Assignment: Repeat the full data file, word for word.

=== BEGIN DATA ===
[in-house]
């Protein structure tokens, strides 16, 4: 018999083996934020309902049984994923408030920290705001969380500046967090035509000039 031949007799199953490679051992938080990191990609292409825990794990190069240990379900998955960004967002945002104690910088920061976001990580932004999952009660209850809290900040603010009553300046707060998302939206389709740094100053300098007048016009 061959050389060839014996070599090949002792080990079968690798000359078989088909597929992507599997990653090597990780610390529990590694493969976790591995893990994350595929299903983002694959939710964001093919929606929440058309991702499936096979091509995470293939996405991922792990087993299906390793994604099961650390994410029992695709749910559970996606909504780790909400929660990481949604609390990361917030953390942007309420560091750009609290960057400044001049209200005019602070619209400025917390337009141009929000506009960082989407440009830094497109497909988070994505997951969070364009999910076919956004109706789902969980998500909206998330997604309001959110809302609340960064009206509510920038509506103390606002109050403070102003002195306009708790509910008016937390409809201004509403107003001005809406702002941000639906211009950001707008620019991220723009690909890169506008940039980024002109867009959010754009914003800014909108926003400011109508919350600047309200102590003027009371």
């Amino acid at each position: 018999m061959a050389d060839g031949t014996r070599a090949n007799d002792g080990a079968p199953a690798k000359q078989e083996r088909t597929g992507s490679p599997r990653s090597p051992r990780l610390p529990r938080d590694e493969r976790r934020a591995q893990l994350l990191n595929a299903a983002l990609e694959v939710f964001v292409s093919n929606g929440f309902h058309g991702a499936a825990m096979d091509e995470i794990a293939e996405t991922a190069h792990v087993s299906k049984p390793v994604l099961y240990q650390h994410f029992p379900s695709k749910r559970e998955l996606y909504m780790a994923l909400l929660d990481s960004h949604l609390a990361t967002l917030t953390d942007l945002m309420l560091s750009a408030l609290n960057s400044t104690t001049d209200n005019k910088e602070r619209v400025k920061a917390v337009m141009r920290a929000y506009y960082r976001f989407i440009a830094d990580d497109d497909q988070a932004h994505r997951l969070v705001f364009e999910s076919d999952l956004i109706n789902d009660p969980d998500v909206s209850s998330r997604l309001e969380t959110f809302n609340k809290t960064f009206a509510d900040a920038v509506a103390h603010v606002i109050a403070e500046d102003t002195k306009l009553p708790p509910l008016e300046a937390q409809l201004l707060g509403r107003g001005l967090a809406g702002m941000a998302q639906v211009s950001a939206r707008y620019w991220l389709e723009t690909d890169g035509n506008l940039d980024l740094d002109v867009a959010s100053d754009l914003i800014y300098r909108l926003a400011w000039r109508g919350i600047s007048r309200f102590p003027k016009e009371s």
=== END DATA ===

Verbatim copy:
[in-house]
């Protein structure tokens, strides 16, 4: 018999083996934020309902049984994923408030920290705001969380500046967090035509000039 031949007799199953490679051992938080990191990609292409825990794990190069240990379900998955960004967002945002104690910088920061976001990580932004999952009660209850809290900040603010009553300046707060998302939206389709740094100053300098007048016009 061959050389060839014996070599090949002792080990079968690798000359078989088909597929992507599997990653090597990780610390529990590694493969976790591995893990994350595929299903983002694959939710964001093919929606929440058309991702499936096979091509995470293939996405991922792990087993299906390793994604099961650390994410029992695709749910559970996606909504780790909400929660990481949604609390990361917030953390942007309420560091750009609290960057400044001049209200005019602070619209400025917390337009141009929000506009960082989407440009830094497109497909988070994505997951969070364009999910076919956004109706789902969980998500909206998330997604309001959110809302609340960064009206509510920038509506103390606002109050403070102003002195306009708790509910008016937390409809201004509403107003001005809406702002941000639906211009950001707008620019991220723009690909890169506008940039980024002109867009959010754009914003800014909108926003400011109508919350600047309200102590003027009371």
């Amino acid at each position: 018999m061959a050389d060839g031949t014996r070599a090949n007799d002792g080990a079968p199953a690798k000359q078989e083996r088909t597929g992507s490679p599997r990653s090597p051992r990780l610390p529990r938080d590694e493969r976790r934020a591995q893990l994350l990191n595929a299903a983002l990609e694959v939710f964001v292409s093919n929606g929440f309902h058309g991702a499936a825990m096979d091509e995470i794990a293939e996405t991922a190069h792990v087993s299906k049984p390793v994604l099961y240990q650390h994410f029992p379900s695709k749910r559970e998955l996606y909504m780790a994923l909400l929660d990481s960004h949604l609390a990361t967002l917030t953390d942007l945002m309420l560091s750009a408030l609290n960057s400044t104690t001049d209200n005019k910088e602070r619209v400025k920061a917390v337009m141009r920290a929000y506009y960082r976001f989407i440009a830094d990580d497109d497909q988070a932004h994505r997951l969070v705001f364009e999910s076919d999952l956004i109706n789902d009660p969980d998500v909206s209850s998330r997604l309001e969380t959110f809302n609340k809290t960064f009206a509510d900040a920038v509506a103390h603010v606002i109050a403070e500046d102003t002195k306009l009553p708790p509910l008016e300046a937390q409809l201004l707060g509403r107003g001005l967090a809406g702002m941000a998302q639906v211009s950001a939206r707008y620019w991220l389709e723009t690909d890169g035509n506008l940039d980024l740094d002109v867009a959010s100053d754009l914003i800014y300098r909108l926003a400011w000039r109508g919350i600047s007048r309200f102590p003027k016009e009371s």